Off grid systems typically require a larger up-front investment than grid-tie systems. This is, in large part, due to the greater demands on the system. Off Grid systems are typically used in remote applications in which utility power is not available, where running a line to the local utility grid is prohibitively expensive, or where a generator is not desirable.
The Hybrid system takes advantage of the high efficiency of energy production of the On Grid system, but has a limited load demand battery storage bank to supply power to critical loads in the home like certain lights or a refrigerator. Normally these critical loads do not include the air conditioning unit. Hybrid systems are designed to supply critical loads without the benefit of a solar charge cycle period, referred to as the days of autonomy (3 days is typical). The autonomy period is based on the load demand of the appliances to be operated and the length of time those appliances are to be in operation. Of course the system can be built large enough to power any device as long as cost is not a consideration. If a generator is avaliable to provide recharging of the battery bank, then the days of autonomy can be shortened, as the generator would be called on to offset the loss of access to the sun’s power during extended cloudy periods.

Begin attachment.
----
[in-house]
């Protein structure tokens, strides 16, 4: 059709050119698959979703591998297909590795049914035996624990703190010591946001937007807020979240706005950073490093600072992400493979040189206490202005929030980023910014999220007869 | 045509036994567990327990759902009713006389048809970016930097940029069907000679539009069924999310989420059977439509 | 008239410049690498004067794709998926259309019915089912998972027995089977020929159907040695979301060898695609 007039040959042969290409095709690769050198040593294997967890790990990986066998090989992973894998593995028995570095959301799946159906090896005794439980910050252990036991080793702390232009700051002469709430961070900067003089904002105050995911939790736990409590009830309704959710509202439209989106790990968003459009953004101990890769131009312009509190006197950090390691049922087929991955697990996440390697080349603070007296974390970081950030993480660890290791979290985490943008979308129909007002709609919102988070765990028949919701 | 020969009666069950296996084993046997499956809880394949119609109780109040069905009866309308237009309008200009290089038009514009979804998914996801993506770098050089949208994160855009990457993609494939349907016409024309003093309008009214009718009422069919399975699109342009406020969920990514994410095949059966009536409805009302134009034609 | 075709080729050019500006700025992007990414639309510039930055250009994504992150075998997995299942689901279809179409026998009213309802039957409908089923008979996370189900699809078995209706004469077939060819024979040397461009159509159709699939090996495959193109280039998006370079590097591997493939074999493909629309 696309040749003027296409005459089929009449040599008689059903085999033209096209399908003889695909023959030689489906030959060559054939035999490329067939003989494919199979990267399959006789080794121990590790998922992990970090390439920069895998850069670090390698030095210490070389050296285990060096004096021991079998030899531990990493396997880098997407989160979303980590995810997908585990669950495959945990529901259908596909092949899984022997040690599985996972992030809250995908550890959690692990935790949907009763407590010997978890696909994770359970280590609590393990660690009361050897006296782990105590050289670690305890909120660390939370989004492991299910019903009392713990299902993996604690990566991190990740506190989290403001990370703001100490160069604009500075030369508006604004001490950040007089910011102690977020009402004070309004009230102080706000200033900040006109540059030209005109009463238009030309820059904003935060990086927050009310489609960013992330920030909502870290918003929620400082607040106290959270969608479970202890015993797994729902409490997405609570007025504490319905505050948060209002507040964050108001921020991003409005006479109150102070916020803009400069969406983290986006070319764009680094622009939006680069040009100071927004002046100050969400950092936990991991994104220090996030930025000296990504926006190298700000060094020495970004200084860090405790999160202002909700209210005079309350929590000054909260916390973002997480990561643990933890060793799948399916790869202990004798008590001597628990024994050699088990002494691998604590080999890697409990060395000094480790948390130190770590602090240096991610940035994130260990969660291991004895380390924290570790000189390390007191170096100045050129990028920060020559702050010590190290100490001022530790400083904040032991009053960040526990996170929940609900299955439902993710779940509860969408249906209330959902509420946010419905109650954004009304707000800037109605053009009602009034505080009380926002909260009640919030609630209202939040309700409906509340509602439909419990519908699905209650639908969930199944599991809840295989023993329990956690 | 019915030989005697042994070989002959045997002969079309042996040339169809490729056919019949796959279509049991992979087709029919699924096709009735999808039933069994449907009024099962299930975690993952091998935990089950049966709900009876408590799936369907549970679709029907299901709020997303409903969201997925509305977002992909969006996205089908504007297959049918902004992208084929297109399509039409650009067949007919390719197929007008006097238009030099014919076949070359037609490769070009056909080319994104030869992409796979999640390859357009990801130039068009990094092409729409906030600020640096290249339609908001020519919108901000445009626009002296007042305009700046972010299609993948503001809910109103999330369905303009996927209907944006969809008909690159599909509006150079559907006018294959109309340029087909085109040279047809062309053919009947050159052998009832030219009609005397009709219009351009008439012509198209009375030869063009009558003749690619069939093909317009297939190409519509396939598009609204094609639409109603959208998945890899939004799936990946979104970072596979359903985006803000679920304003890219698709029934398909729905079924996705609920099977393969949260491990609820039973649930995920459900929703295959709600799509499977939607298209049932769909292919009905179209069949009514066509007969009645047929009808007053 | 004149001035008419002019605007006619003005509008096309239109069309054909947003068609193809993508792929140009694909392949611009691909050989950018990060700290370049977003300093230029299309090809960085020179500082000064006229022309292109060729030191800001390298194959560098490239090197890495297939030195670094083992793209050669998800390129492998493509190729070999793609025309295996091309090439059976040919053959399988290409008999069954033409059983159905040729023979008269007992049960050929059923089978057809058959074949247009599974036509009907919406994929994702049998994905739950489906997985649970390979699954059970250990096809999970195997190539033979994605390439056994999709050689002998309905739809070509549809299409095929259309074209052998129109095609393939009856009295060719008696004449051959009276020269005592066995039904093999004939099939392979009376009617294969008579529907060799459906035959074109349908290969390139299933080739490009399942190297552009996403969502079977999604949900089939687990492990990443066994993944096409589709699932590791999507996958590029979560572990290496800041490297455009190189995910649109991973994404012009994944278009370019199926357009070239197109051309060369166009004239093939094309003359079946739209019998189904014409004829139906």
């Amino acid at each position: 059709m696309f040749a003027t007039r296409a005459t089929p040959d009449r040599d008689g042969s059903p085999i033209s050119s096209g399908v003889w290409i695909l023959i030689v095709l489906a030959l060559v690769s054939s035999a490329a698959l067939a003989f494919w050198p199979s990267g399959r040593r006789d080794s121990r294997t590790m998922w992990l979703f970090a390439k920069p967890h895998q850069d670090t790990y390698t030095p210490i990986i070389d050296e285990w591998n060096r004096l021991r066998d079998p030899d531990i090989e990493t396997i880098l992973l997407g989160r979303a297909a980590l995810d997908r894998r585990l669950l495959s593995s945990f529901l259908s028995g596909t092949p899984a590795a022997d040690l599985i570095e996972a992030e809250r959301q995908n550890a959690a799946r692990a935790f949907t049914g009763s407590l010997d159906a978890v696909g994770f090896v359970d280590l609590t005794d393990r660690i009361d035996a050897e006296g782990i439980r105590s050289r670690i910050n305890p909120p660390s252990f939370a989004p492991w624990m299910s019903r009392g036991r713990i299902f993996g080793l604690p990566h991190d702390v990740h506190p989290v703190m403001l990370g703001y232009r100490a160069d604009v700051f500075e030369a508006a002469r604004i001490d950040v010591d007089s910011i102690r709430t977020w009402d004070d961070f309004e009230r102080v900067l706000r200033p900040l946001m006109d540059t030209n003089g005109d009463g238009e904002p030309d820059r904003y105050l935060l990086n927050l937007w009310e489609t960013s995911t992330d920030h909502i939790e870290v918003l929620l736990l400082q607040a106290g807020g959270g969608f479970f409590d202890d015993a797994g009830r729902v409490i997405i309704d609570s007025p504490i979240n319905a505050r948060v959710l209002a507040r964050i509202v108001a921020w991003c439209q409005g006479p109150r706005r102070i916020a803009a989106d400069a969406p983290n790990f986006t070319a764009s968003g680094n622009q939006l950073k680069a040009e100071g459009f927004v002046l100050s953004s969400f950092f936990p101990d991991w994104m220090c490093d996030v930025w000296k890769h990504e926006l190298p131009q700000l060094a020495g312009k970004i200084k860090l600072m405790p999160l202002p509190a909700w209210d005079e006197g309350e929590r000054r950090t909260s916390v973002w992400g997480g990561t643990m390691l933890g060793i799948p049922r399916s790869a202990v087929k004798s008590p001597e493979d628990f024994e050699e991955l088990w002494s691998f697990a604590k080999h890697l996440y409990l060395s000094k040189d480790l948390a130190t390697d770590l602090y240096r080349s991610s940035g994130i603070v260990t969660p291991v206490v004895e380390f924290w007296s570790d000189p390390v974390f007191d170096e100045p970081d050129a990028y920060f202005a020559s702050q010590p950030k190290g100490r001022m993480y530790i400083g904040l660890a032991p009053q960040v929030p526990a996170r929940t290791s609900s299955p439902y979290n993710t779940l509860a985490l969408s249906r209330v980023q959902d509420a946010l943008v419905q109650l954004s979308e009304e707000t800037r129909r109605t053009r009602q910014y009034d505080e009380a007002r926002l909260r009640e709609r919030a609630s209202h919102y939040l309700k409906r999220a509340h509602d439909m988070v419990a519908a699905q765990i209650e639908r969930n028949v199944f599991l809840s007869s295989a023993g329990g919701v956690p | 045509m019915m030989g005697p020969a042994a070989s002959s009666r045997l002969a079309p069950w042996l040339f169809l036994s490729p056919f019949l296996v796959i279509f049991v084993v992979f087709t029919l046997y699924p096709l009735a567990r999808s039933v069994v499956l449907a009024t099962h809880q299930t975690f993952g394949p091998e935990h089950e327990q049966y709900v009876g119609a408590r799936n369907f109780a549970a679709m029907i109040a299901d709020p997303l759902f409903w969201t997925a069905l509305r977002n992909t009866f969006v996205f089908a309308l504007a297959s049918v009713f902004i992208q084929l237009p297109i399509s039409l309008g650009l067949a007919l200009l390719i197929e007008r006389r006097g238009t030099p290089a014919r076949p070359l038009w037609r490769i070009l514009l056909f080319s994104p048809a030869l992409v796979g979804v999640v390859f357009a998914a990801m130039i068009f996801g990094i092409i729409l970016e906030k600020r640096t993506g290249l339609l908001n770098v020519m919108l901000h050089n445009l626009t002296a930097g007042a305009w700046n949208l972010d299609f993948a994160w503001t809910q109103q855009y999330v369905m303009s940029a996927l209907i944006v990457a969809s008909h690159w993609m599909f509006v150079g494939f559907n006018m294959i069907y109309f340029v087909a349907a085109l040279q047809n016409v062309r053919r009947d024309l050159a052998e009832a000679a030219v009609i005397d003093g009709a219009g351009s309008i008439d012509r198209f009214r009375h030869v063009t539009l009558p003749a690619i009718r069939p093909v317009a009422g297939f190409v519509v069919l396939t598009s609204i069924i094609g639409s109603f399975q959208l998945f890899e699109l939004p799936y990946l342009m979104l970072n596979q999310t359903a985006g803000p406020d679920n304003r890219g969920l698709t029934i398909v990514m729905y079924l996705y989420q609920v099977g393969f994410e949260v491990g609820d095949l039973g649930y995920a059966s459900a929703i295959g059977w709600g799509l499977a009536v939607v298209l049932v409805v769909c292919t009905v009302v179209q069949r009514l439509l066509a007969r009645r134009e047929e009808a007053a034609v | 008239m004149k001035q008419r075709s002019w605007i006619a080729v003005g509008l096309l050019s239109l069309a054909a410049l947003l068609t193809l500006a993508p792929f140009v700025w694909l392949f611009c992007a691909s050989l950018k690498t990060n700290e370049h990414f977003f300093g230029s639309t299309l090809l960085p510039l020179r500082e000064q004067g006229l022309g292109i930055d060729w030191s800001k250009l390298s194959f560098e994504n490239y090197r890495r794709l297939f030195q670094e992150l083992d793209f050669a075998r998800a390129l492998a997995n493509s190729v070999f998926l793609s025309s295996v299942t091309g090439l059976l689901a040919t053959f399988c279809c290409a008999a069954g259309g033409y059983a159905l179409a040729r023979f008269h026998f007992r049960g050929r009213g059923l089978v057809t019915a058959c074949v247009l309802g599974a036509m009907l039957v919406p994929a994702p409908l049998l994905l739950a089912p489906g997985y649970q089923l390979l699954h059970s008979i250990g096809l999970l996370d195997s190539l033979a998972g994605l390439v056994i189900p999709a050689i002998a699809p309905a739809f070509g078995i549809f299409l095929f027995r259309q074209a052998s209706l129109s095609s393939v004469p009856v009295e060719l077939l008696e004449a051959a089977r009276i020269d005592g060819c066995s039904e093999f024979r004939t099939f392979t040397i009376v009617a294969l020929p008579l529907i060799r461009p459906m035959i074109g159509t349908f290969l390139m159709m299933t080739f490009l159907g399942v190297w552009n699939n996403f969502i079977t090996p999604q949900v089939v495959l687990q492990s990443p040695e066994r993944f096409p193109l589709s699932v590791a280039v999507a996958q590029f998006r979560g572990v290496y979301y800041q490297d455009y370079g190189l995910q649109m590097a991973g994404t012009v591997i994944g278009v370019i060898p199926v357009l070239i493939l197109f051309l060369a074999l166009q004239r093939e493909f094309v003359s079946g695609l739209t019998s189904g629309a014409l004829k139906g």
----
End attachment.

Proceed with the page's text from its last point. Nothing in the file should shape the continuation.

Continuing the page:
In general, these systems are best for applications in which backup power must be instantly available without interruption (for example, to power computers). These systems are also good for areas where power outages are a frequent occurrence, or an area where blackouts and brownouts are relatively common such as after a hurricane.
Hybrid systems typically require a larger up-front investment than grid-tie systems. Batteries are an additional expense, required maintenance, last 5-10 years, decrease system efficiency and result in a more complicated system. Many of our customers opt for a grid-tie system and purchase a standby generator with a properly installed manual transfer switch. For a given level of power output, generators are usually the least expensive option for backup power production. Generators provide the most reliable and cost effective source of extended backup power, eliminate the additional expenses related to batteries, and have backup power available for as long as they have fuel.